Wednesday, November 4, 2009

The Horses of Spain

My first husband was posted to the Air Force base in Madrid, Spain and the nearly five years I lived there were incredible. I loved Spain ... the country, the people and the horses!

Oh, the HORSES!

Having grown up on the little Quarter Horse type working cow horses of the west, the Andalusians put stars in my eyes from the first day I saw one. They were my introduction to a different way to ride.
Unfortunately, nearly all of the photos taken in Spain were lost and I have not found any of the incredible gray gelding I owned while I was there. By a strange quirk, recently found two slides that were taken of me on my instructor's "school horse", and got photos made from those slides. Not great detail, but will at least suggest the general type of horse and the type of equipment.
The bridle is a straight shanked curb, with a "moscera" on the browband, something I had never seen before, a double row of long leather strands which, when a horse was walking properly, would brush back and forth across the face. This served two purposes, brushing the flies from the horse's face, plus it provided the rider/trainer with an indication of correct gait. If the animal was not walking with the proper cadence the moscera would not flick back and forth and the rider would not see the ends as they swept back and forth.
The basic saddle most reminded me of the Austrailian saddles, they had a squared pommel, with no horn and a curved cantle, also squared at the top. This was covered by a heavy sheepskin pad over the seat, which came down along the sides of the horse to about the rider's knee level. The metal stirrups were on a English style stirrup leather, but the stirrup itself was very different, a solid side, triangular, down to the foot plate, which was solid and roughly 6" long. You can see the crupper which helped hold the saddle in place as well as a clearer view of the sheepskin pad in the this photo.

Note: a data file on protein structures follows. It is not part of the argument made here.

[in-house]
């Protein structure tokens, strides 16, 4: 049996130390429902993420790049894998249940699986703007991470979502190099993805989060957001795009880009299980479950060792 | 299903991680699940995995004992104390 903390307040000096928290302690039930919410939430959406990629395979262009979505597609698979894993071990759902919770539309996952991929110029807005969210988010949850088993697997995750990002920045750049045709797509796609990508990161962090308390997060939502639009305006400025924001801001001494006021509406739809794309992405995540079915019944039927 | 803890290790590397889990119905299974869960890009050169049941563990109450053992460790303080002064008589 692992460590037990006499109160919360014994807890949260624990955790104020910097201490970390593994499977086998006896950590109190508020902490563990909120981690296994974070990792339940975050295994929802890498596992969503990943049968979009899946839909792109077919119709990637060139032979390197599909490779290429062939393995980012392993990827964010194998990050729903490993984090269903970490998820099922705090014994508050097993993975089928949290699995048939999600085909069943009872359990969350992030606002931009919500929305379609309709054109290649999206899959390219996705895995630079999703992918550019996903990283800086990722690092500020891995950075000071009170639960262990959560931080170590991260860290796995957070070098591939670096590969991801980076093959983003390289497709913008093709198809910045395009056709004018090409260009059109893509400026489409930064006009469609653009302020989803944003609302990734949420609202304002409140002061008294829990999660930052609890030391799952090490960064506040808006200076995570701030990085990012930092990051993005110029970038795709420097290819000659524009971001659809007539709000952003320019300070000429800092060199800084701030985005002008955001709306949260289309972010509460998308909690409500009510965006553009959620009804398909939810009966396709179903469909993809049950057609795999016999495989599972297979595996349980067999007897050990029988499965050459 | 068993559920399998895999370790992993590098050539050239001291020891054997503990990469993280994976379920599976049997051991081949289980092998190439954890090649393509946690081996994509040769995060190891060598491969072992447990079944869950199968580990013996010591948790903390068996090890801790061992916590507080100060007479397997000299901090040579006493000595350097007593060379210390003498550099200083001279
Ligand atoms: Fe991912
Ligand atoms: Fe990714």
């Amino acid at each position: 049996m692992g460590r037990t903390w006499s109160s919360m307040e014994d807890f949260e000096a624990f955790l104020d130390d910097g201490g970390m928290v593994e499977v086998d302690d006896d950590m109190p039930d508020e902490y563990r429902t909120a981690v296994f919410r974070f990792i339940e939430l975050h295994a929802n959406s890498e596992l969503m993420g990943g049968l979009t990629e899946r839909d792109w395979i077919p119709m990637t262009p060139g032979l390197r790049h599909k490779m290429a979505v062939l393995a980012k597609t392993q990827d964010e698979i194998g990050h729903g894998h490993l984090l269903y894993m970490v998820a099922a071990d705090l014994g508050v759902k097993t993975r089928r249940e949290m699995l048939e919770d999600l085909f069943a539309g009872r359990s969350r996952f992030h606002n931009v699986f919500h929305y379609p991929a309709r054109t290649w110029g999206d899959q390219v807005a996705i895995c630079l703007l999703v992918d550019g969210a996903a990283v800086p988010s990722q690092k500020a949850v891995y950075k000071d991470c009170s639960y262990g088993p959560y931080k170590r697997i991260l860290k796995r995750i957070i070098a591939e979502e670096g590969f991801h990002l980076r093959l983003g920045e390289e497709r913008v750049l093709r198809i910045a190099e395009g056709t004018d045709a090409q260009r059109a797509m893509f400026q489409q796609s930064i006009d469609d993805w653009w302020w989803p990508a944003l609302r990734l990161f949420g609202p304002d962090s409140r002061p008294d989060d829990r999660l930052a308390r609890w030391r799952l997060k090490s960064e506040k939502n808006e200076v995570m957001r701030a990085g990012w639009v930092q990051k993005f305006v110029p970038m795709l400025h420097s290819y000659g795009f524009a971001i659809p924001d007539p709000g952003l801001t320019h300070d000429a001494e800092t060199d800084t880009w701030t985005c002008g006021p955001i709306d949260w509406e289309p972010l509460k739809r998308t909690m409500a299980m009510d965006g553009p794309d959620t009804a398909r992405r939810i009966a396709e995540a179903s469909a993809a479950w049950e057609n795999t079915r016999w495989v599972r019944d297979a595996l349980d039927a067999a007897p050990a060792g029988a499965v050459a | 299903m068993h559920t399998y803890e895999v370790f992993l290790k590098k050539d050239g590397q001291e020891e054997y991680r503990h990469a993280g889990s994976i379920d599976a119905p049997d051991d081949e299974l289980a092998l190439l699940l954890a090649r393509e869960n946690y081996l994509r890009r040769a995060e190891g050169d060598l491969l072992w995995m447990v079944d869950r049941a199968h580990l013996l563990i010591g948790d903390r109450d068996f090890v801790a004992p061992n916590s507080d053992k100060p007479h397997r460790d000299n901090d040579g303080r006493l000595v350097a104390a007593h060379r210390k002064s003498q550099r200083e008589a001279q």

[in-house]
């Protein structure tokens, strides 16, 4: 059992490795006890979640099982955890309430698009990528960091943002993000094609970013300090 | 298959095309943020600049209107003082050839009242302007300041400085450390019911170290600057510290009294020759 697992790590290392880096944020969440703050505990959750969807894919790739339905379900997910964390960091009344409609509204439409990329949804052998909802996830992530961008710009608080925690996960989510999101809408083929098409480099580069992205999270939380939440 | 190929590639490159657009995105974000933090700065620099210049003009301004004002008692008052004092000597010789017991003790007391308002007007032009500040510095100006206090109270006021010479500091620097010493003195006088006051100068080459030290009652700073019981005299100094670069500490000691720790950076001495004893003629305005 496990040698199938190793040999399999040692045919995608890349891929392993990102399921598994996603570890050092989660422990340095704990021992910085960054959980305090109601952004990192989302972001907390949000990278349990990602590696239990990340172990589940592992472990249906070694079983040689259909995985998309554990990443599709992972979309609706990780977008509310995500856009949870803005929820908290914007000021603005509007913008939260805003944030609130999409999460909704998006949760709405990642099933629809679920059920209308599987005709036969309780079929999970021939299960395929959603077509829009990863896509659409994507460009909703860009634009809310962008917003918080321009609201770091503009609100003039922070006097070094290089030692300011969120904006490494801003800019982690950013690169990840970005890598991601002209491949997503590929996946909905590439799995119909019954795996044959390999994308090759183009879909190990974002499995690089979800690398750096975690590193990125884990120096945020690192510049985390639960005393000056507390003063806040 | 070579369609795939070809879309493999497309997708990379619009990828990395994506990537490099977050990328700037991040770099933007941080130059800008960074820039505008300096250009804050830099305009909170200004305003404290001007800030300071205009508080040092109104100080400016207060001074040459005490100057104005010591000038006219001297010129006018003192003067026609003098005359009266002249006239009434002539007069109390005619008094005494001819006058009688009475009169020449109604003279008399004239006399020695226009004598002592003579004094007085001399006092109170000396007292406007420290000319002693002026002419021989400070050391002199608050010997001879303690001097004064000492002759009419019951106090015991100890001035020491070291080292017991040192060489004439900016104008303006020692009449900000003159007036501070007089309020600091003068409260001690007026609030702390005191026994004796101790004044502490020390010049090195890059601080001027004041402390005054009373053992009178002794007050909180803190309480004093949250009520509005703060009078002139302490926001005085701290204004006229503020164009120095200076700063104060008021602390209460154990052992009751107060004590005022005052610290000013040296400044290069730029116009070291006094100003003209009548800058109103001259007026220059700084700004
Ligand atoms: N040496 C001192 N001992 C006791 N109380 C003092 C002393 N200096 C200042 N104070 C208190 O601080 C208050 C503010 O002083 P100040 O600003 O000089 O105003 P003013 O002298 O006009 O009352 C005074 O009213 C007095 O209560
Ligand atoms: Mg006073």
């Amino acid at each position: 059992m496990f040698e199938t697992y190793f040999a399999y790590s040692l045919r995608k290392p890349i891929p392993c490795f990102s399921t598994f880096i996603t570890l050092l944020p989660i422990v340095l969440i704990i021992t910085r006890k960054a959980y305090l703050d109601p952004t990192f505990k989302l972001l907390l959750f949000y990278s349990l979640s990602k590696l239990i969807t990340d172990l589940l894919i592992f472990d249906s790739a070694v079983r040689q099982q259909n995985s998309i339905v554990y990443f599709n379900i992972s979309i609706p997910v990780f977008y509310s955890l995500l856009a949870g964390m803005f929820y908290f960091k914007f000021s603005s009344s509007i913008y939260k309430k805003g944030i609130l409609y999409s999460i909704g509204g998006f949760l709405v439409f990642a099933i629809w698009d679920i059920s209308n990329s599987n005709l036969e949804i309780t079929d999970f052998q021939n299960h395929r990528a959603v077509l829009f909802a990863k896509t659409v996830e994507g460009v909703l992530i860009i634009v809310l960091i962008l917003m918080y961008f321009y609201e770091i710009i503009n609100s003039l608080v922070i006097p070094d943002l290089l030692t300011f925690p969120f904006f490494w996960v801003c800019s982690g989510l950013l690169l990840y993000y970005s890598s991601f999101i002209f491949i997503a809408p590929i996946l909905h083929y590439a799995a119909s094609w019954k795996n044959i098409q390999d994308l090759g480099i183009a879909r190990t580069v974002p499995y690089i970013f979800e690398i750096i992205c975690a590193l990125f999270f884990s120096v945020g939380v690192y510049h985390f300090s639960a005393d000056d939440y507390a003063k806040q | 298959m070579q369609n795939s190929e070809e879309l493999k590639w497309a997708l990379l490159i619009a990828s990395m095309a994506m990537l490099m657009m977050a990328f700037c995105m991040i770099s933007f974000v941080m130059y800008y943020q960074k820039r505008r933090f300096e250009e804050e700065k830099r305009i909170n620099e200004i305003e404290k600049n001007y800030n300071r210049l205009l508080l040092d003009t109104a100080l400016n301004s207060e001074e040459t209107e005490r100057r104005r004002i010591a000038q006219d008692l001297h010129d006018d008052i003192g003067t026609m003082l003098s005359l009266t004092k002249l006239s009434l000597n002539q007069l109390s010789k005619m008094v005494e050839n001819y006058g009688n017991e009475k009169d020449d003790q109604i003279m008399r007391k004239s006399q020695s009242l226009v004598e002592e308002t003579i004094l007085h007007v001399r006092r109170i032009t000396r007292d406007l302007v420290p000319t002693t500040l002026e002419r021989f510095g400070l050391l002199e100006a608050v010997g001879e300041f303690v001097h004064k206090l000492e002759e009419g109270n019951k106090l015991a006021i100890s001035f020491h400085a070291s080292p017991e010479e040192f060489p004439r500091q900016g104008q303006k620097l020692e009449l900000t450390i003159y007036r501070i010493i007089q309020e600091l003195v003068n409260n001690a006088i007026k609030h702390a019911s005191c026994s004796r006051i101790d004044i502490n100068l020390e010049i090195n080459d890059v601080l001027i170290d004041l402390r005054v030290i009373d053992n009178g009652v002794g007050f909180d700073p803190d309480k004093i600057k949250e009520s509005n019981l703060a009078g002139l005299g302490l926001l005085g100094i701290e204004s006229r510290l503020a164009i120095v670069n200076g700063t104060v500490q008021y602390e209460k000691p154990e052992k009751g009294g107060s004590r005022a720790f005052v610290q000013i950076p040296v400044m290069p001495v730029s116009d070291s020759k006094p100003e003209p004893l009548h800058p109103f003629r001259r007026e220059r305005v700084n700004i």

My first instructor was Spanish and my first lessons were in the traditional Spanish style, primarily developed for work on the fighting bull ranches and in the bull rings themselves. The rejoneadors of Spain are the mounted bull fighters and their only partner in the ring is the horse on which they are mounted. I never developed a fondness for the usual bullfights, where the actual work with the bull is done on foot, but the ballet of the rejoneadors never ceased to thrill me. The horses were incredible, the rejoneadors themselves skilled and daring and the choreagraphy of the duel between the bull and the horse and rider was never dull. The photo below will give you an idea of how closely both rider and horse are to the bull during the passes. It looks as if they cannot possibly avoid injury, but I never saw more than minor scratches in any of the fights I saw personally.
I was once priviledged to see Angel Peralta, then in his 20s, who became one of the premiere rejoneadors of his generation. It was a display of horsemanship I will never forget. Several horses are used during a fight and on one, a black mare, he made his first passes, then removed the bridle. The next series of passes were made with the mare working only from weight and leg cues.

Not content with that, he then moved the mare to the center of the ring, broke the last pair of banderillas in half, leaving him with 18" banderillas, which he then proceeded to plant on the next pass across the bull's charge. A truly incredible demonstration of communication between horse and rider which brought many of the spectators to their feet with cheers.

I will always have a deep love and respect for the incredible Andalusian horses I was so priviledged to see and to ride during my years in Spain.

1 comment:

Shari said...

I am glad you found at least a couple of photos! It is something to really treasure.
When I was working the Andy's.. .Everyone was either very busy or no one had a camera about.
Is a great loss, not to have photos of that time.
So I am very glad to see yours!